The common misconception is that the loan market is higher quality than the high yield market because loans are typically secured while high yield bonds are more often unsecured. We believe that perception ignores important changes to the two markets in recent years. We expect loan default rates to be higher than high yield bond default rates in the next recession.
As shown in Figure 3 below, over the last ten years, high yield credit quality improved significantly, with the market becoming much more concentrated in BB-rated securities - over 50% of the index is currently BB-rated. Meanwhile, leveraged loan credit quality has deteriorated to become much more of a B-rated market, with less than 25% of the index rated BB.
Based on history, we put the range of BB defaults during a recession as 1-3%, trending toward or even below the low end of that range over the last 20 years. In contrast, we use a range of 10-15% for B defaults in a recession.
Furthermore, we believe the high yield market has migrated to larger businesses that more often have publicly traded equities while the loan market generally is comprised of smaller businesses with privately owned equity. Private equity is a larger player in the loan market and especially adept at shifting value away from lenders and bond holders.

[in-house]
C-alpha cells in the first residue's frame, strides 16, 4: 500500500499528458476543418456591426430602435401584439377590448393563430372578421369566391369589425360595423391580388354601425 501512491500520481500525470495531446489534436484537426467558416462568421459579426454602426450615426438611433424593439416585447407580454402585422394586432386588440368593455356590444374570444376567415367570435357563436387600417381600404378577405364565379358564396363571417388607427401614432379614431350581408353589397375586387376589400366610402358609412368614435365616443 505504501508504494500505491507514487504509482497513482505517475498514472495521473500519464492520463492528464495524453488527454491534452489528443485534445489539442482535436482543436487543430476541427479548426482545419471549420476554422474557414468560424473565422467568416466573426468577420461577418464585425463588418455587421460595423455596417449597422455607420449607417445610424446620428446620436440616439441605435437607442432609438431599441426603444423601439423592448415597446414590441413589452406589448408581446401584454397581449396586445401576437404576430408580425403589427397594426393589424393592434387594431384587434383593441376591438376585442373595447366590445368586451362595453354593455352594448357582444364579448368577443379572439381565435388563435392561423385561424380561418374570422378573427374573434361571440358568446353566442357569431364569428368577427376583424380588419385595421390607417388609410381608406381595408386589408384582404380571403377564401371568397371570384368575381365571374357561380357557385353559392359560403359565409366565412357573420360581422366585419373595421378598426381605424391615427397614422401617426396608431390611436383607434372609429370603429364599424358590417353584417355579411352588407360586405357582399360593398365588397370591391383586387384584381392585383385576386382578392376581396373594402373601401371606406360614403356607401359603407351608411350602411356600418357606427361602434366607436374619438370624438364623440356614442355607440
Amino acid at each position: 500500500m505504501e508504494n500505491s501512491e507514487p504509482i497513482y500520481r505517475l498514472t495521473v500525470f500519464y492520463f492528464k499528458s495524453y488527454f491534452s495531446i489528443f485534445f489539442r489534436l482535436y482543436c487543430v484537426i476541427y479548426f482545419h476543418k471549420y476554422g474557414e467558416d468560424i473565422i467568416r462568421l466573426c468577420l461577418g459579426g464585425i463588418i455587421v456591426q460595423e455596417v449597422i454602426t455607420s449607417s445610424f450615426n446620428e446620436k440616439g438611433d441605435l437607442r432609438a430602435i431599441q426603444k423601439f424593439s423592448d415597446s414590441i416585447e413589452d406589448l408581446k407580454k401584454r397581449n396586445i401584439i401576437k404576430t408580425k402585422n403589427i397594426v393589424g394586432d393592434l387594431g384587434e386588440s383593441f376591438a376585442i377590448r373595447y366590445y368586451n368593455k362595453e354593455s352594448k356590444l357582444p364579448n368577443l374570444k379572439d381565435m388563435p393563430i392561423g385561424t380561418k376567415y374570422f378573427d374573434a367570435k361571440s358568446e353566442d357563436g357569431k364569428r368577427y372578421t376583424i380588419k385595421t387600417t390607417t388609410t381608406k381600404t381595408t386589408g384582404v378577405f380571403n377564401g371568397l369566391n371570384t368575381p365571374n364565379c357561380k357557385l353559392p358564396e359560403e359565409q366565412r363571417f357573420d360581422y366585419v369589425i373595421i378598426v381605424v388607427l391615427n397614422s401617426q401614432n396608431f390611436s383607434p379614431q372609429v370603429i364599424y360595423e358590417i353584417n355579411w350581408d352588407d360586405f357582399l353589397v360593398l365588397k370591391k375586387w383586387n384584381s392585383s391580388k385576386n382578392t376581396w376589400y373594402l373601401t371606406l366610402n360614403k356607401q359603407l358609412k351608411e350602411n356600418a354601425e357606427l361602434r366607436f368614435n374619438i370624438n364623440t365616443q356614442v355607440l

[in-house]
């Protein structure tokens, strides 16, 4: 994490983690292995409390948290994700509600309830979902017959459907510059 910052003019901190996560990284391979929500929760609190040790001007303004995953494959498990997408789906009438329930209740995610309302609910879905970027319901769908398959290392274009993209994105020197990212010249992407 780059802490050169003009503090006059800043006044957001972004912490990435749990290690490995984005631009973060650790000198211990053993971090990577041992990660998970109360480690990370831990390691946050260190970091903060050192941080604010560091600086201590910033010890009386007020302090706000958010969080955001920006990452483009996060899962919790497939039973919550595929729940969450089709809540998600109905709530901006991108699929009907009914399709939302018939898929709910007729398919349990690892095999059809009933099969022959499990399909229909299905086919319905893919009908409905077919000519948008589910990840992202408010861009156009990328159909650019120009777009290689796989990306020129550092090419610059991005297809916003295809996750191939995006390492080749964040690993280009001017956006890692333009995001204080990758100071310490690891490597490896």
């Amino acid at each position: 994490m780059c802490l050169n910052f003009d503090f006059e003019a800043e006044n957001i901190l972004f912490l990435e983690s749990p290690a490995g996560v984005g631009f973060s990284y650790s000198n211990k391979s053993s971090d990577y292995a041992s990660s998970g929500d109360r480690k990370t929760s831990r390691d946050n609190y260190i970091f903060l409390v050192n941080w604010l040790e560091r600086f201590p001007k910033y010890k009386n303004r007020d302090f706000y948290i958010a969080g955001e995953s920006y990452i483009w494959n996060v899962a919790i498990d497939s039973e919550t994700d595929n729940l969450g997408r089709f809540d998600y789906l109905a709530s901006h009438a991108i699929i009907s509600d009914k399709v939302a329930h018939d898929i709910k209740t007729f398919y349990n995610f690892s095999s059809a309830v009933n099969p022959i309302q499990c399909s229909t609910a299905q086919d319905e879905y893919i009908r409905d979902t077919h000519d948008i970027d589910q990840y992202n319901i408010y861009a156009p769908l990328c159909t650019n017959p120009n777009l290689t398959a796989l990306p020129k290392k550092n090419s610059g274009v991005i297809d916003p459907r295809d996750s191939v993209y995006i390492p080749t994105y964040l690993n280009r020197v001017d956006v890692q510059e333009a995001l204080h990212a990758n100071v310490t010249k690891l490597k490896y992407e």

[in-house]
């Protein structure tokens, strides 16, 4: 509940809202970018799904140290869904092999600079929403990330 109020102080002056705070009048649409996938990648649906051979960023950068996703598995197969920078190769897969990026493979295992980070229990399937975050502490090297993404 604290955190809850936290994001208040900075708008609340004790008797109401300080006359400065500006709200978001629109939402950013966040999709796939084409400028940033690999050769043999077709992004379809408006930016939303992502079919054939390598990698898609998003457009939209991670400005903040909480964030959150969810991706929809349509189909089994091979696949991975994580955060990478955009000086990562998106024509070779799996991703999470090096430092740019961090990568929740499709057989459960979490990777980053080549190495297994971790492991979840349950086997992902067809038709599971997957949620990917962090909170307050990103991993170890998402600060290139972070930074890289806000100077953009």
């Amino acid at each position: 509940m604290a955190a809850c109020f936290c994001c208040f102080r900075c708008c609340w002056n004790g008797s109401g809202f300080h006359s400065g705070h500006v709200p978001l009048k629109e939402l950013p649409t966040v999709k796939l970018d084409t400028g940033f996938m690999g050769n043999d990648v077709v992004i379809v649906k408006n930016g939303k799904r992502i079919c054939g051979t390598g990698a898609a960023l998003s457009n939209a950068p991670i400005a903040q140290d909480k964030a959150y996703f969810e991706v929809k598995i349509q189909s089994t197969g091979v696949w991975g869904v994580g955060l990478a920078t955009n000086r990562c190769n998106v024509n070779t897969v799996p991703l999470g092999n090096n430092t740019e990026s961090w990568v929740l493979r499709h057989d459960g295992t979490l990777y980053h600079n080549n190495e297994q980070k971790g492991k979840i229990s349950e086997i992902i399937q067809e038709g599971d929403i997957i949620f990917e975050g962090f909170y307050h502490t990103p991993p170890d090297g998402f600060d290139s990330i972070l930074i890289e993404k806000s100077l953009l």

Figure 4 below shows the growth and composition of the leveraged finance market over time. In the early 2000s recession, high yield was the dominant part of the market. Since that time, loans and private credit have become much larger parts of the market.
We believe the stronger credits, meaning those that are generally larger, better managed businesses with more conservative capital structures and better access to capital, have migrated to the high yield market while the weaker credits are more often in the loan and private credit markets.
High yield also has become much more of a BB-rated market compared to its own history (see Figure 5). During the GFC, BB-rated bonds were 38% of the high yield index compared to 53% today.